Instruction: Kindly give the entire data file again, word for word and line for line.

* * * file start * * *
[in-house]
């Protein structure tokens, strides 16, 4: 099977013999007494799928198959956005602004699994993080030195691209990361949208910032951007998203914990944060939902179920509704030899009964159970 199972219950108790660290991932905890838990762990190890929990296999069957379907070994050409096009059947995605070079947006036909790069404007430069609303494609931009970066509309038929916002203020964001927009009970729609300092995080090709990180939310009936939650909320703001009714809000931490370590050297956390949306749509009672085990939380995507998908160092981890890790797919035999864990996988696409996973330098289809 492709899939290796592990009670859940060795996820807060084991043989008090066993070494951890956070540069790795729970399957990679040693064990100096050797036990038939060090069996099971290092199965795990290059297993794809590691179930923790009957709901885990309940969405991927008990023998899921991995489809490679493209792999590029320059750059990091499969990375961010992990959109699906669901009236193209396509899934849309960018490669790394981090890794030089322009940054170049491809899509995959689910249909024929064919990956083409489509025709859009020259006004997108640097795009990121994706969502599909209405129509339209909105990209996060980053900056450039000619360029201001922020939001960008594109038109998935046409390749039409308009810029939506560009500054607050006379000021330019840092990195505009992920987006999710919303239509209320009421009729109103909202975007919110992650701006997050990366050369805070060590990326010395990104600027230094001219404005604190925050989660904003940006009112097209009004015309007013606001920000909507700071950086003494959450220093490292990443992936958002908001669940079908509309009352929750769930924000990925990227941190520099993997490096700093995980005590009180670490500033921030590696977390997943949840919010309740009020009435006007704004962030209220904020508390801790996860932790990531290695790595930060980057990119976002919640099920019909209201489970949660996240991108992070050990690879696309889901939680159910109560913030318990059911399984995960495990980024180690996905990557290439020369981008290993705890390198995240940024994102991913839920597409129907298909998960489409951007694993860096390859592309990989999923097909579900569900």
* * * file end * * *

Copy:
[in-house]
């Protein structure tokens, strides 16, 4: 099977013999007494799928198959956005602004699994993080030195691209990361949208910032951007998203914990944060939902179920509704030899009964159970 199972219950108790660290991932905890838990762990190890929990296999069957379907070994050409096009059947995605070079947006036909790069404007430069609303494609931009970066509309038929916002203020964001927009009970729609300092995080090709990180939310009936939650909320703001009714809000931490370590050297956390949306749509009672085990939380995507998908160092981890890790797919035999864990996988696409996973330098289809 492709899939290796592990009670859940060795996820807060084991043989008090066993070494951890956070540069790795729970399957990679040693064990100096050797036990038939060090069996099971290092199965795990290059297993794809590691179930923790009957709901885990309940969405991927008990023998899921991995489809490679493209792999590029320059750059990091499969990375961010992990959109699906669901009236193209396509899934849309960018490669790394981090890794030089322009940054170049491809899509995959689910249909024929064919990956083409489509025709859009020259006004997108640097795009990121994706969502599909209405129509339209909105990209996060980053900056450039000619360029201001922020939001960008594109038109998935046409390749039409308009810029939506560009500054607050006379000021330019840092990195505009992920987006999710919303239509209320009421009729109103909202975007919110992650701006997050990366050369805070060590990326010395990104600027230094001219404005604190925050989660904003940006009112097209009004015309007013606001920000909507700071950086003494959450220093490292990443992936958002908001669940079908509309009352929750769930924000990925990227941190520099993997490096700093995980005590009180670490500033921030590696977390997943949840919010309740009020009435006007704004962030209220904020508390801790996860932790990531290695790595930060980057990119976002919640099920019909209201489970949660996240991108992070050990690879696309889901939680159910109560913030318990059911399984995960495990980024180690996905990557290439020369981008290993705890390198995240940024994102991913839920597409129907298909998960489409951007694993860096390859592309990989999923097909579900569900």